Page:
People have attitudes they are aware of (explicit attitudes) but also supposidly have attitudes they don't know they have (implicit attitudes). Did you know you might love the Backstreet Boys, even though you think you hate them? This distinction between implicit and explicit attitudes has been extremely influential in Social Psychology and many other fields of social science. It has also led to the development of (mostly ineffective) implicit bias training. In this episode, Smith questions the distinction between implicit and explicit attitudes. Certainly, there are different ways of measuring attitudes, but it is unclear if these different measures tap into separate constructs or are simply different ways of measuring the same construct.
Marginally Significant is hosted by:
Andrew Smith @andrewrsmith
Twila Wingrove @twilawingrove
Andrew Monroe @monroeandrew
Chris Holden @profcjholden
- Psychology’s Racism-Measuring Tool Isn’t Up to the Job -- Science of Us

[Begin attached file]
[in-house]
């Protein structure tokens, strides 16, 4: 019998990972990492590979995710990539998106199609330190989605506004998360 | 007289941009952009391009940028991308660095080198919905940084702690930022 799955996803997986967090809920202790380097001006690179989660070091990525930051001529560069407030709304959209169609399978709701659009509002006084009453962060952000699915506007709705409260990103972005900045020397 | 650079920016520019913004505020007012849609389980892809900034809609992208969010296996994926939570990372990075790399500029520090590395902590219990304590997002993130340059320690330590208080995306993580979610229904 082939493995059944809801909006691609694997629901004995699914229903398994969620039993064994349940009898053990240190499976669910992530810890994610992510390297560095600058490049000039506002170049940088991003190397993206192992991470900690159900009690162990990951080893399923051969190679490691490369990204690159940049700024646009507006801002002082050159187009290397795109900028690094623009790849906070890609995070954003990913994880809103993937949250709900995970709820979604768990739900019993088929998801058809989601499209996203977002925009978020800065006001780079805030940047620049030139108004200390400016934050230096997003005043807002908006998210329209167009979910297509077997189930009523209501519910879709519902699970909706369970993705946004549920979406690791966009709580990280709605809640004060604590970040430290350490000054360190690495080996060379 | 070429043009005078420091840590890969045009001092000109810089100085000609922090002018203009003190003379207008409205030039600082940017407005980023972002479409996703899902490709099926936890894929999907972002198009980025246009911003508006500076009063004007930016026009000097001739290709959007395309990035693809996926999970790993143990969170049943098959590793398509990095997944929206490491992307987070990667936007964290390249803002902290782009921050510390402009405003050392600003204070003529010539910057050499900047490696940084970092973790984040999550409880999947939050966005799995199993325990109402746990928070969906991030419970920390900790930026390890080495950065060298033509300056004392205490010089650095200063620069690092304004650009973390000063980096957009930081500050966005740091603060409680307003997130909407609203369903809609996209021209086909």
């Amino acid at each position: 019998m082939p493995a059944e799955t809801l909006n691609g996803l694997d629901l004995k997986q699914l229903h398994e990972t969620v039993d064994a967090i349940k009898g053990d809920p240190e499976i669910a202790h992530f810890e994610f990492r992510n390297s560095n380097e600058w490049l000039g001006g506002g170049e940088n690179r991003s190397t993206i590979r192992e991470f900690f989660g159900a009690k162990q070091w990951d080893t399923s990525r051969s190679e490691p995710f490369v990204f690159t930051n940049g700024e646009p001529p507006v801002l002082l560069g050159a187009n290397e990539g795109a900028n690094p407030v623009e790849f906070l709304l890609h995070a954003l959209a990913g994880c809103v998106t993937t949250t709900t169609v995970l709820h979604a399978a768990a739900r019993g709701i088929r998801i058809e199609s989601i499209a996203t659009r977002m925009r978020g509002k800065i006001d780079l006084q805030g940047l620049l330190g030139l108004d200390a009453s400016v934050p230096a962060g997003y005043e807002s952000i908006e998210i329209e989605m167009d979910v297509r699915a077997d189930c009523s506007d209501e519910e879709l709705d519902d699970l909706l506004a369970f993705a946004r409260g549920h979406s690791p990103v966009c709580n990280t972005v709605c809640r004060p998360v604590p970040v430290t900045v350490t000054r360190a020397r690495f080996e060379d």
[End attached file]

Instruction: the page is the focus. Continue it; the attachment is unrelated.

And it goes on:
- Psychology’s favourite tool for measuring implicit bias is still mired in controversy – Research Digest
- The Implicit Association Test at Age 21: No Evidence for Construct Validity | Replicability-Index — "Most important, I show that few studies were able to test discriminant validity of the IAT as a measure of implicit personality characteristics and that a single-construct model fits multi-method data as well or better than a dual-construct models. Thus, the IAT appears to be a measure of the same personality characteristics that are measured with explicit measures."